Shame City (Part Three: Fully Exposed)

Shame City (Part Three: Fully Exposed)

It is Like “Naked and Not Ashamed”, but Just “Naked”. 

The first two summers we lived here we got “caught” at the Fremont Solstice parade. Both times we were traveling from one place to another and got in the flow of traffic that pushed us towards the event. No, really, it was an accident! I swear!

The event has a very Edenic-quality about it. People sans the burden of clothing, soaking in the sun on their bikes while publicly proclaiming “I am not ashamed!” It is an echo of those pre-fall days that I believe is hard-wired into our soul: we weren’t meant to carry the burden of shame. As uncomfortable as I am with public nudity, especially my own, I do see something both helpful and telling about it: we have a desire to be radically and joyfully unashamed. Even though a culture of shame is normal to us, even though we cannot fully imagine a world without pervasive shame, even though we can’t understand our own lives without shame, we still hold on to hope that we might be free of it.

The parade is a celebration of a lot of things, I’m sure, but it is also a revelation that we still long to be fully exposed-with no reason to hide. 

He [Paradeth] Too Much, Me Thinks

But declaring ourselves unashamed is not enough to rid us of the shame. The reason to hide is still buried deep in us, so deep that the purifying rays of sunlight cannot reach no matter what we are wearing. The same people who will throw off their clothes on Saturday morning will replay their shame-filled memories in the quiet dark of their Saturday night.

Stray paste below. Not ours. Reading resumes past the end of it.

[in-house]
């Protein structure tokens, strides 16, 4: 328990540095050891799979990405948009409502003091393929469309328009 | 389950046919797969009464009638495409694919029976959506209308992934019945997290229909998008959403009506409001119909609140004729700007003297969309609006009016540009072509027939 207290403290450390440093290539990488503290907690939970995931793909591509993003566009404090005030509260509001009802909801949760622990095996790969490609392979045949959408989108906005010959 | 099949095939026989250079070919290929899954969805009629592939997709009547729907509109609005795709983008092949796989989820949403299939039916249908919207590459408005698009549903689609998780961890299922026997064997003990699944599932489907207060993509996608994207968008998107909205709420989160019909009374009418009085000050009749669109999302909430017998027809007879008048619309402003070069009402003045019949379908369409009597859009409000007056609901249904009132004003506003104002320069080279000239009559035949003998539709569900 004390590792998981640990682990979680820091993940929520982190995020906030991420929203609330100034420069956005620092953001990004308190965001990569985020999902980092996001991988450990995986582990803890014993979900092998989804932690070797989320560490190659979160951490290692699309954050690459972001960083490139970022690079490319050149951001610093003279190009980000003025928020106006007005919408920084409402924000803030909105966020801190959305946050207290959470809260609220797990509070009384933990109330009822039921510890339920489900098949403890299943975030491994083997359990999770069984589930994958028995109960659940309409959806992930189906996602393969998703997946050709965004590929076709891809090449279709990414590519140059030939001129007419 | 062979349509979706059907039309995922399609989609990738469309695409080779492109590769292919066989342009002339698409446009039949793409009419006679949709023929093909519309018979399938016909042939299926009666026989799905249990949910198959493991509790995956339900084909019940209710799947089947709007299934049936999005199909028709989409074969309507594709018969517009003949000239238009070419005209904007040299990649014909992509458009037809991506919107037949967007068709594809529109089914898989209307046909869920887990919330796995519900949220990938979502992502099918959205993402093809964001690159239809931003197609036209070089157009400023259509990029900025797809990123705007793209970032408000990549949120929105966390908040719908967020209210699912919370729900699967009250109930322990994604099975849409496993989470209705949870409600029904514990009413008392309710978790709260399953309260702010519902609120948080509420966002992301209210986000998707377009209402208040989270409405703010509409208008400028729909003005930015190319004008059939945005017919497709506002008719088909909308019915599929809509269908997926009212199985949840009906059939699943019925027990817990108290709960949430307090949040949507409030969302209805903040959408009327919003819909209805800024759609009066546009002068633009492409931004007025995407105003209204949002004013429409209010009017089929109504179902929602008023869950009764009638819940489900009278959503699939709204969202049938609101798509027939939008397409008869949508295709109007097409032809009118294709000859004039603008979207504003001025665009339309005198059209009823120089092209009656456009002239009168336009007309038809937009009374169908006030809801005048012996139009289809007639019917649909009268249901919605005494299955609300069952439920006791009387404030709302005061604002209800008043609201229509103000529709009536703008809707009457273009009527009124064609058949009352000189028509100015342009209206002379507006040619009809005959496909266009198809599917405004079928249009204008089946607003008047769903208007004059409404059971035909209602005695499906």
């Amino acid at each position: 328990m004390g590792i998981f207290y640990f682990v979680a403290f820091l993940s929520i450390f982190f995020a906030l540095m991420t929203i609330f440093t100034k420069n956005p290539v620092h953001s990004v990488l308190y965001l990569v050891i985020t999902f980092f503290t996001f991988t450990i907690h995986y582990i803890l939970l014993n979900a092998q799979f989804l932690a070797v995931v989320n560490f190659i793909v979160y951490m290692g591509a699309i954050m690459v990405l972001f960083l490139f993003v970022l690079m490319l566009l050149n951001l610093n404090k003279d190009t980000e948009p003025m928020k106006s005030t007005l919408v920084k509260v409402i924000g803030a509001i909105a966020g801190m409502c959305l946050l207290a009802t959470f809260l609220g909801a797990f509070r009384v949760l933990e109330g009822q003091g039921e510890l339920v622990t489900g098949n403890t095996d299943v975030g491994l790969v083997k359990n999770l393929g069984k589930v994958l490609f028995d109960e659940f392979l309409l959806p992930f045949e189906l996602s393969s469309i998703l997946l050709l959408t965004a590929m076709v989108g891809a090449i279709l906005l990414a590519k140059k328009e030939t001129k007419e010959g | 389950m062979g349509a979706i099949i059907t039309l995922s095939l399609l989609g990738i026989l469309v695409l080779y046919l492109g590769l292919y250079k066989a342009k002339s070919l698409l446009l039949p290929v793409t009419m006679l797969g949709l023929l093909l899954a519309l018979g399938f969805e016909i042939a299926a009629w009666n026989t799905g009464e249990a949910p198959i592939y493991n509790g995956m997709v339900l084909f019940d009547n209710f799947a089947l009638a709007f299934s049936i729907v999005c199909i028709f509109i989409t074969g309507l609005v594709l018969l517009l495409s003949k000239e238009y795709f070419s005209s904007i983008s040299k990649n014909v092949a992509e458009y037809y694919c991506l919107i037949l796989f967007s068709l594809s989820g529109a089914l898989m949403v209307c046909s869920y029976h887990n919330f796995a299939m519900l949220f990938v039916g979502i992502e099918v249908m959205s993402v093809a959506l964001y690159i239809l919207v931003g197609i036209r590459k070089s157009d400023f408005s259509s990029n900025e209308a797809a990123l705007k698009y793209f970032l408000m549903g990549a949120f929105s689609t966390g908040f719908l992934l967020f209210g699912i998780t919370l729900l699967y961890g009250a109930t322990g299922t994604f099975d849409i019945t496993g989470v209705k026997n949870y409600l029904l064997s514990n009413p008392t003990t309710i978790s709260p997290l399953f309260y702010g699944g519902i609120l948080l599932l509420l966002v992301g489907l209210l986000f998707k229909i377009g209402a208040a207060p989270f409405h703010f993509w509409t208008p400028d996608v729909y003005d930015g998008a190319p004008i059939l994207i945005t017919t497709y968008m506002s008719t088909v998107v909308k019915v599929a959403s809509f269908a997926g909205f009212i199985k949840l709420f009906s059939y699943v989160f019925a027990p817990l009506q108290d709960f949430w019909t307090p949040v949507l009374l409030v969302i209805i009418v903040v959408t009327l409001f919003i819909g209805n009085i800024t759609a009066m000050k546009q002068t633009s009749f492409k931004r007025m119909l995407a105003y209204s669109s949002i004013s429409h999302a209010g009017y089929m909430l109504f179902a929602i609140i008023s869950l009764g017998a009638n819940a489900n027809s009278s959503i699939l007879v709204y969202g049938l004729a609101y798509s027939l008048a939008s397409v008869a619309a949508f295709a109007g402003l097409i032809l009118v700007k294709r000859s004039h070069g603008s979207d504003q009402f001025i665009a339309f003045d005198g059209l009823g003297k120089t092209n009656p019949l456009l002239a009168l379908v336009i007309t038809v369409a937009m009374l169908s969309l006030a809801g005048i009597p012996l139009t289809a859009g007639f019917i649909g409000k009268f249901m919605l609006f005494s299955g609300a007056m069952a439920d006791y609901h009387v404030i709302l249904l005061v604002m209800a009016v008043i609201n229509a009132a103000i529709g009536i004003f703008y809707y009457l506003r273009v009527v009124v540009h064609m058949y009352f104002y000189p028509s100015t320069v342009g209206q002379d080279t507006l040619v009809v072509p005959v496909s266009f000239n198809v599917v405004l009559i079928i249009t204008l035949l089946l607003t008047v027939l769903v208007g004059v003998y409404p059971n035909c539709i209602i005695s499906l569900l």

It is in those quiet, undistracted moments that the shame reminds us it is there, but that it can be dealt with. Many people are unaware that this kind of “darkness” dwells in them.  Many of those that are aware of their darkness have coping tools to stuff it down further. Because silence and solitude help draw out the poison, we run from both. Better to either run from it or declare it isn’t there.

It takes courage to feel it. It takes courage to look deep into the reality of what God’s Spirit wants us to see in ourselves. It takes courage to feel it honestly. It takes courage to let it affect us so deeply that we are allowed to see that we really do need help. It takes courage to ask for that help.